But, that just gets you the quadrature pulses, which my board already does. Since the AD2S1200 chip also provides a parallel 12-bit position value, I put that out to a header location on the converter board. All we need to get to the Hall signals is to compare that digital number to ranges of values and then make the Hall signals from that code. I am doing this with another device I make, for Fanuc's proprietary encoders. I had planned to make up a little plug-in board for the resolver converter, but just haven't gotten around to it. You could hook the 12 absolute position outputs to a PIC chip, or a PLC to convert the position to Hall signals for your drive.

    I don't have a good answer for your other questions. I think to use almost any commercial amp, you need those Hall signals. Oh, by the way, as far as I know, the AMC amps you mentioned do NOT take step and direction signals. (I think you could convert Step/Dir to quadrature and feed it to the aux encoder input, that's about the closest to step/dir for this drive.)

    Jon

  7. #7
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    Quote Originally Posted by Al_The_Man View Post
    Reliance Electric drives, which are owned now by Allen-Bradley (Rockwell) use resolver input fairly extensively.
    The problem with mix and matching a resolver motor/drive combo is a bit harder than the average DC or DCBL as although another drive accepts resolver input, the resolver excitation signal has to conform.
    If you find out or detect the pole count, I would tend to replace the resolver with a commutation encoder such as Renco are dumping on ebay right now.
    Although this converts them to DCBL from AC sinusoidal, I still get good performance.
    I have to warn you that this is not a "given". I have run a number of brushless motors from my six-step drive (what Al calls DCBL) with good results, but I have also seen two models that did not perform well AT ALL! They vibrated severely at certain speeds. And, there is no way to predict which models will run well without actually trying it (unless the manufacturer will warn you that a particular model is not suitable for 6-step drive,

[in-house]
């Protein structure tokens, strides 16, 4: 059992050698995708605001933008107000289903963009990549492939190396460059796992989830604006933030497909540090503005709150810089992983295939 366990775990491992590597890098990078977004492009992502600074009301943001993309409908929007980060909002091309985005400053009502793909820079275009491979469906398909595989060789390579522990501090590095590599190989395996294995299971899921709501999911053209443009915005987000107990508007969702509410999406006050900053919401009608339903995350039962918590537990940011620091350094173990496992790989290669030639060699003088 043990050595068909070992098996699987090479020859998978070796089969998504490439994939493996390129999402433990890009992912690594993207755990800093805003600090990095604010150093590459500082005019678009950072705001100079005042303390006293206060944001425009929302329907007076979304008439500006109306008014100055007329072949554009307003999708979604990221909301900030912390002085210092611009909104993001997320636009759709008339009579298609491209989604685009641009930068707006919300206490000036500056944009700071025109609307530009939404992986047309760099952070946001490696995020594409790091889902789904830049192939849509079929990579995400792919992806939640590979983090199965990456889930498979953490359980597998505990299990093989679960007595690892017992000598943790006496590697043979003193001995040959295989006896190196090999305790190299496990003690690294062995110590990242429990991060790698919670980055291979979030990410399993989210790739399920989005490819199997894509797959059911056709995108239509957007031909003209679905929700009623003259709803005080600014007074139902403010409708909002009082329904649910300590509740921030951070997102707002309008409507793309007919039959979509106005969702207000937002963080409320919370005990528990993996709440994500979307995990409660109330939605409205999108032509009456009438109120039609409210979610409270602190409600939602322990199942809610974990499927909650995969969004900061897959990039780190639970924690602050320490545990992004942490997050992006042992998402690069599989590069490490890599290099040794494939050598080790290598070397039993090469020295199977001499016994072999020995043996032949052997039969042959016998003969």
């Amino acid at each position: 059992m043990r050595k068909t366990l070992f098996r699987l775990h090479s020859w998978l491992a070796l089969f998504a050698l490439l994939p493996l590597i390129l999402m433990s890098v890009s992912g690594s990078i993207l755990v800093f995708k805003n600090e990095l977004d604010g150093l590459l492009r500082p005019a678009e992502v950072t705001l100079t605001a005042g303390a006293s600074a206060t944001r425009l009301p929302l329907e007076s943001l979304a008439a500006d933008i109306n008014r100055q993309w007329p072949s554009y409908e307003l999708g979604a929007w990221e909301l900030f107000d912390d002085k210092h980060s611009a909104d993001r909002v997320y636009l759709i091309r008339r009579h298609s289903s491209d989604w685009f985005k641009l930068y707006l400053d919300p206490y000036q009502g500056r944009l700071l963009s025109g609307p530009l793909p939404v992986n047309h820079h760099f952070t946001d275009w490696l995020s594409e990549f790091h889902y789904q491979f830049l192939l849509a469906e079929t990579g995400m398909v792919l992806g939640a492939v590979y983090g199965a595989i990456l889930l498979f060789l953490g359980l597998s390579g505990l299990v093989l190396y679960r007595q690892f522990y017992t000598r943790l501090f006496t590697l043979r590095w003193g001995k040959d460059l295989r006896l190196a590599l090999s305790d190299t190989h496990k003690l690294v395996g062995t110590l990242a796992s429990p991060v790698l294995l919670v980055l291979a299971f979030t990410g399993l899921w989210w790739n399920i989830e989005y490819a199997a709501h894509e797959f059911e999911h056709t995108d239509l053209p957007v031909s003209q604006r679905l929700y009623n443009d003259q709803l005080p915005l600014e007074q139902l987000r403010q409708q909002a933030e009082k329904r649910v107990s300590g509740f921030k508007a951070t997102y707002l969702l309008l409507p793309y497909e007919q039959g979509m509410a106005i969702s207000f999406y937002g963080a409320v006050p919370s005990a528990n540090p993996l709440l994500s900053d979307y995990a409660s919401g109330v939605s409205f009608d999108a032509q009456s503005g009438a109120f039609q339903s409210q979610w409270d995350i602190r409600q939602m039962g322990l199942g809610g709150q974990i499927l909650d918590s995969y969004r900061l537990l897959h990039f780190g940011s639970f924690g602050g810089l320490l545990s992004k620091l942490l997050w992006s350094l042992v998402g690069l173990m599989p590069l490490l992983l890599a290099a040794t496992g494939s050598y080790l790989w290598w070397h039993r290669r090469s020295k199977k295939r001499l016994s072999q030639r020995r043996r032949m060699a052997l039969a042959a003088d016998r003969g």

Jon

  8. #8
    Super Moderator Al_The_Man's Avatar
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    According to the spec sheet, the CanOpen bus can program and run it and/or it can be run from step/dir or analogue input, at least that is the way I read the drive info?
    Al.
    CNC, Mechatronics Integration and Custom Machine Design

    “Logic will get you from A to B. Imagination will take you everywhere.”
    Albert E.

  9. #9
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    Quote Originally Posted by Al_The_Man View Post
    According to the spec sheet, the CanOpen bus can program and run it and/or it can be run from step/dir or analogue input, at least that is the way I read the drive info?
    Al.
    I'm pretty sure that Mach doesn't support CanOpen, or is this something new?

    Quoting from the manual :
    Torque, velocity, or position commands can be generated from an analog input, the auxiliary encoder input, a preset index table, or the CAN interface.